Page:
Hello and welcome to another Vintage Media Millennial blog post. If you’re new here, I’m a thirty-something giving my opinion on classic movies, TV and music. In my interest in vintage, I’m always scouting streaming services looking for classic movies and television series. Once upon a time, Amazon Prime was a hot destination for such content. Then Disney offered promise with their subsequent launch and introduction of the Star hub, before taking off a whole load of interesting older content. Now, Amazon looks to take the lead again with their Freevee service.
Recently rebranded, Freevee has really stepped up its game in the last few months. From their acquisition to broadcast old and new episodes of Australian soap Neighbours, to a plethora of classic television from libraries including Sony; Classic TV is slowly finding a new home.
Movies of a particular vintage are getting pretty comfortable too, with Amazon‘s recent MGM acquisition supplying the service with a nice smattering of films from the various libraries acquired before and after Ted Turner’s actions that eventually rendered “true” MGM productions property of Warner Bros.
One of the libraries becoming more present in the service is that of United Artists. While many of the big titles are reserved for pay options, there are a few that have slipped through the cracks and are available to view with ads.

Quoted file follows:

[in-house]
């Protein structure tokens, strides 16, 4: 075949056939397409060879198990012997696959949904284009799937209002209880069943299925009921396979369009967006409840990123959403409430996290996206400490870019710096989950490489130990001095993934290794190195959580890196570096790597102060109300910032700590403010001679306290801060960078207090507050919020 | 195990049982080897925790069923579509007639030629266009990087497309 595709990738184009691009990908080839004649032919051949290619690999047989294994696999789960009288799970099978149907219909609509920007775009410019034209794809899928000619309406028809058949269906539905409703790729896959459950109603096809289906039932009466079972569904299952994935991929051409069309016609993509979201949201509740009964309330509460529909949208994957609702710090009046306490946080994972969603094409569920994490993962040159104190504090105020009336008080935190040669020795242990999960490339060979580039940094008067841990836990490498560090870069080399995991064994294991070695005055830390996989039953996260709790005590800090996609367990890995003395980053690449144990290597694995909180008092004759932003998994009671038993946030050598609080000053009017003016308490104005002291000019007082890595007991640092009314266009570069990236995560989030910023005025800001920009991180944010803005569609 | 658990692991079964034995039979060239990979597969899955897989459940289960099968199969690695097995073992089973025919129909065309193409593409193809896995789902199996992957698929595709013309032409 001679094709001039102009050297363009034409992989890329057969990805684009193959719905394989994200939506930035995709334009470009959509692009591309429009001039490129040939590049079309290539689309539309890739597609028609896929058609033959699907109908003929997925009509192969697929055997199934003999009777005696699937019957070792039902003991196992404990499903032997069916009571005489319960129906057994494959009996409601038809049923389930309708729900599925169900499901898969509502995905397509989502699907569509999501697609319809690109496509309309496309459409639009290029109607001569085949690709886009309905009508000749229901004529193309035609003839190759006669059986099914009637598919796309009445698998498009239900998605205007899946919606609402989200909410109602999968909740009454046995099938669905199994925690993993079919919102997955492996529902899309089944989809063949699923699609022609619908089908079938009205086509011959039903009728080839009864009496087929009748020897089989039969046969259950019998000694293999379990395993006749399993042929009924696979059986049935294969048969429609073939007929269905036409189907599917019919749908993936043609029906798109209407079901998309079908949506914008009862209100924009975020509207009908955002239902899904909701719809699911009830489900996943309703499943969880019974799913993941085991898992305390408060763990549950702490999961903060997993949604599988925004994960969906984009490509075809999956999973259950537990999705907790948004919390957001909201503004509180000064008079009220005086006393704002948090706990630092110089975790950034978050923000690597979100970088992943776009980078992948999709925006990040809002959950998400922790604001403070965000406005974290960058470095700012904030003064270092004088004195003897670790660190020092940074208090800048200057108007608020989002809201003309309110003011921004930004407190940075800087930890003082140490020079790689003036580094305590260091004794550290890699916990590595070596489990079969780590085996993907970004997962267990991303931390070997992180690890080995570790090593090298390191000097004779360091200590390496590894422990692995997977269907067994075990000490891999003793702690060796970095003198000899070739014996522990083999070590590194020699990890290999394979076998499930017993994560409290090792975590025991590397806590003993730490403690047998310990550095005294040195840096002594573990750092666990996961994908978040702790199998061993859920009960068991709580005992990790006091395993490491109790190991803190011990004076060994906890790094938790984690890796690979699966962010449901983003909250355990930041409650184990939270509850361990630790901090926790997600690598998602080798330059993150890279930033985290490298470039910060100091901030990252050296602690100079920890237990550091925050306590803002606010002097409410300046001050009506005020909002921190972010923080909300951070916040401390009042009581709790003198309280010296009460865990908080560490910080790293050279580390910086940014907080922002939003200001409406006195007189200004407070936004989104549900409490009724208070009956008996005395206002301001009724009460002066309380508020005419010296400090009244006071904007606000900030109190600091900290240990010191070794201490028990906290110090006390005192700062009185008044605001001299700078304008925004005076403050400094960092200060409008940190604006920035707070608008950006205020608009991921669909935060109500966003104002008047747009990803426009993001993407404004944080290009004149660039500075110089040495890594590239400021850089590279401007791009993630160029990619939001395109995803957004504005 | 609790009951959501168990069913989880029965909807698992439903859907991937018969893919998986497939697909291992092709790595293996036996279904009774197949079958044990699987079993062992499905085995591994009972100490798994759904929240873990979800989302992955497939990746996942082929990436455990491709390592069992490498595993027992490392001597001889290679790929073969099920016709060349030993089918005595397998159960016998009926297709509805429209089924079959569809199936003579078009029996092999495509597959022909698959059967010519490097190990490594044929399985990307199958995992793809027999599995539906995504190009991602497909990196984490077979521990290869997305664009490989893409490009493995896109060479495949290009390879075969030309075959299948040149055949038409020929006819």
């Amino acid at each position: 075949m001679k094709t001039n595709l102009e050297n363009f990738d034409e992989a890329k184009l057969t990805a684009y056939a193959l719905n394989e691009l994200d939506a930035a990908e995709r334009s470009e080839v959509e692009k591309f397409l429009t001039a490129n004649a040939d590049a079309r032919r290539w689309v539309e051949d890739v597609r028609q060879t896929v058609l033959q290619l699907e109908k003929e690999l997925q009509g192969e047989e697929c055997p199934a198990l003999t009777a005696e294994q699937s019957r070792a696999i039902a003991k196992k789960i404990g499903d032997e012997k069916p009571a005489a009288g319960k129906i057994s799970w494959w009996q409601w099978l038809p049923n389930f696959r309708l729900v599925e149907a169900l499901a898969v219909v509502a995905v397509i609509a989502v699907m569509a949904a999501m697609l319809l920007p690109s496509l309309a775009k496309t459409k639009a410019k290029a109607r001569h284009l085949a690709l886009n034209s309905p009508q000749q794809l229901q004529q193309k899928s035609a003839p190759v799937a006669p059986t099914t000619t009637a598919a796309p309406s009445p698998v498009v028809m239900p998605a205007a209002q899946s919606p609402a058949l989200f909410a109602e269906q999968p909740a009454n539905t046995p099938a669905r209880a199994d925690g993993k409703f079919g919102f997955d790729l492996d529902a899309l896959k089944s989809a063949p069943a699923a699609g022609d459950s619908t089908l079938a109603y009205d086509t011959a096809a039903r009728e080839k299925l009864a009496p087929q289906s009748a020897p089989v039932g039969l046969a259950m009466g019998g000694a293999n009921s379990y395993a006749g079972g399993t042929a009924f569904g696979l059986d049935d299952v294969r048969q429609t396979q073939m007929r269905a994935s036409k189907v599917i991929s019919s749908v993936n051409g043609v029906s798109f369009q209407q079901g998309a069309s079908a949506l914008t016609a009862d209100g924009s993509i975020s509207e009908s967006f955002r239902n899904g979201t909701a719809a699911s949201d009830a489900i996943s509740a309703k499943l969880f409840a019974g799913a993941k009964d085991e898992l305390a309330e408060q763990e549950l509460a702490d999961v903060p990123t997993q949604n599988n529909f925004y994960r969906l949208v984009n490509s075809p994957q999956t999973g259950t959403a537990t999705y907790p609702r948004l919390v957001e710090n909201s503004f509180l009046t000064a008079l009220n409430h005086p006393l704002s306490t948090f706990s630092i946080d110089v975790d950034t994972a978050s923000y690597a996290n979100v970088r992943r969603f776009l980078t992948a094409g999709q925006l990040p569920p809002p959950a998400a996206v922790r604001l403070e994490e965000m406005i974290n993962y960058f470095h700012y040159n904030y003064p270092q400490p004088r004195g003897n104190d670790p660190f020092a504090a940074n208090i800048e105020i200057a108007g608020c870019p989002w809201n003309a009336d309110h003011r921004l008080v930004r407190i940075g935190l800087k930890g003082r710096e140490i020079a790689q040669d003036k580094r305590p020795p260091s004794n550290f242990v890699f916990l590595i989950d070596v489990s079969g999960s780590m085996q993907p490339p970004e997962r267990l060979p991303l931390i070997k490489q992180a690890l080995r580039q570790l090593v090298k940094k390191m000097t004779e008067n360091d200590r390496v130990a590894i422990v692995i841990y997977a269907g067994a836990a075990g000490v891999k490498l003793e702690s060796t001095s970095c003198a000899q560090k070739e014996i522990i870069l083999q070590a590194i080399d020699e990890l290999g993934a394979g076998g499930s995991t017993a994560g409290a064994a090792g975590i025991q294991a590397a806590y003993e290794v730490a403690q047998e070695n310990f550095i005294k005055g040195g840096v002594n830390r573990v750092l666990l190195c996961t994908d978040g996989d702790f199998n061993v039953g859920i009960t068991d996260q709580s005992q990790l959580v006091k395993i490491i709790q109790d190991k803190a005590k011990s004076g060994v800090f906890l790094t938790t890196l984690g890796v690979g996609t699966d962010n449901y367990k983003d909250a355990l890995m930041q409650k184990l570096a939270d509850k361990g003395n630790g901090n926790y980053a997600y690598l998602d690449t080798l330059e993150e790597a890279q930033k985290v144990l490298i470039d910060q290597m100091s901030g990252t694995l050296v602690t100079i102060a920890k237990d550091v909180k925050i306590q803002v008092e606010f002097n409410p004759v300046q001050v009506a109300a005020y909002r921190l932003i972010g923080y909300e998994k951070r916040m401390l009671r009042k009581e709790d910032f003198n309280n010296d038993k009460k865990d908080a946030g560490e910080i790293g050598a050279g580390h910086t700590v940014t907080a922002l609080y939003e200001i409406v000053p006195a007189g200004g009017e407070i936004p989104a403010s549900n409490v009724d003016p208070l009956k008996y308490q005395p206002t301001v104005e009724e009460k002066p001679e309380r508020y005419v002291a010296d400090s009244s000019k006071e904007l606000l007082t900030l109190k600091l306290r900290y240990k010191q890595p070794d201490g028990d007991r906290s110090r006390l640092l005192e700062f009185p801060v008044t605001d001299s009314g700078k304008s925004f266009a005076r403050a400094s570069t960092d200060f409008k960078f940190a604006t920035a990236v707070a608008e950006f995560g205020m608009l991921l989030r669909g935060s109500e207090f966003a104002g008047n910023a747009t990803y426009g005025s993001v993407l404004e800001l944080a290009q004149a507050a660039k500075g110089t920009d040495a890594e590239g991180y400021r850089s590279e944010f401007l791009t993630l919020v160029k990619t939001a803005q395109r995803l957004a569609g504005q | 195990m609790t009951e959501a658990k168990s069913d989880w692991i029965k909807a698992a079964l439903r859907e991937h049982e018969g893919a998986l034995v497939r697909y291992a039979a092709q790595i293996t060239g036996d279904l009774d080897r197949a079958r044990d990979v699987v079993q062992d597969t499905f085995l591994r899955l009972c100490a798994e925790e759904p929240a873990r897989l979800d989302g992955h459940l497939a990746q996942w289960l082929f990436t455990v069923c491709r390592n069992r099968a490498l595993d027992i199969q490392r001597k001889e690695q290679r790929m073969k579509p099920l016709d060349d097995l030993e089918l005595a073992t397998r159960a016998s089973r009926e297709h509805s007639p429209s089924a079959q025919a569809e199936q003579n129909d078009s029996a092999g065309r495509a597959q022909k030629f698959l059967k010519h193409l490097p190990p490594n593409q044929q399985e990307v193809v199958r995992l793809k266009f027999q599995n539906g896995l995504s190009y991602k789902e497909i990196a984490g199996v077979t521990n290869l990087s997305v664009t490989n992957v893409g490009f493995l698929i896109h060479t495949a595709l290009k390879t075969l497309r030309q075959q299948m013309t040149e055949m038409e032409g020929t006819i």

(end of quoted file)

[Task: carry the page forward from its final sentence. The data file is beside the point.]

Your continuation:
Just last weekend, my wife and I sat down to watch 1974’s The Taking of Pelham 123, a crime thriller starring Walter Matthau and Robert Shaw. We hadn’t seen this movie before, and were utterly captivated by it; the thrilling elements were beautifully offset by comedy to ramp up the tension. The production values, as expected, were incredibly high, and the acting was stellar. Some moments would be handled differently today, but it felt true of a drama made and set in the 1970s. In this writer’s opinion, anything uncomfortable doesn’t take away from the story, the tension or the overall achievement too much; It only helps to contextualise the times they were living in. I would highly recommend it to those who love a tense crime thriller from this era.
In my mind, there are two ways of looking at the inclusion of these old films on a free ad-supported service. One could see them as cheap filler for a service with a higher priority on original content, thus having little value. On the other hand, these highly regarded cinematic pieces could also be a draw that entices a viewer to try the service. After all, I watched Pelham because I had heard of it, and this was a way to see it without too much interruption. Honestly, the adverts weren’t too intrusive, didn’t last too long and gave us time to refresh ourselves before the next manoeuvre in the plot; it’s certainly less troublesome than television advertising.
After watching Pehlam, I felt excited to see more of what Freevee has to offer. I’ve already seen Network 1974) and The Great Train Robbery (1978) are also available to stream at no extra cost, and I look forward to viewing them immensely.
So what else is there to say? I’ve said enough at this time. Thank you so much for reading this edition of the Vintage Media Millennial blog. If you have any opinions on the subjects touched upon here, comment below or email Jamie@OldTimeReview.co.uk. Have a great week!